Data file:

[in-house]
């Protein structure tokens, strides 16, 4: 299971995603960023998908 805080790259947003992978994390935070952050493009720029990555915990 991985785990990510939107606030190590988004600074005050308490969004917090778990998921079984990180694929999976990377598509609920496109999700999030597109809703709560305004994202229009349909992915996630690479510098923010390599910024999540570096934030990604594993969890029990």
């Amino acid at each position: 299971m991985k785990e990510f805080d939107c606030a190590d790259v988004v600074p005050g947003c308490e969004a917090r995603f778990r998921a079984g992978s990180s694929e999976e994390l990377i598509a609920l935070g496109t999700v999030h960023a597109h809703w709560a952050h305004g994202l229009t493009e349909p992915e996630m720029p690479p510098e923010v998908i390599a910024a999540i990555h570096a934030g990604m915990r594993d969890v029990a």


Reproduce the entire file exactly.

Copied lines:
[in-house]
């Protein structure tokens, strides 16, 4: 299971995603960023998908 805080790259947003992978994390935070952050493009720029990555915990 991985785990990510939107606030190590988004600074005050308490969004917090778990998921079984990180694929999976990377598509609920496109999700999030597109809703709560305004994202229009349909992915996630690479510098923010390599910024999540570096934030990604594993969890029990």
């Amino acid at each position: 299971m991985k785990e990510f805080d939107c606030a190590d790259v988004v600074p005050g947003c308490e969004a917090r995603f778990r998921a079984g992978s990180s694929e999976e994390l990377i598509a609920l935070g496109t999700v999030h960023a597109h809703w709560a952050h305004g994202l229009t493009e349909p992915e996630m720029p690479p510098e923010v998908i390599a910024a999540i990555h570096a934030g990604m915990r594993d969890v029990a």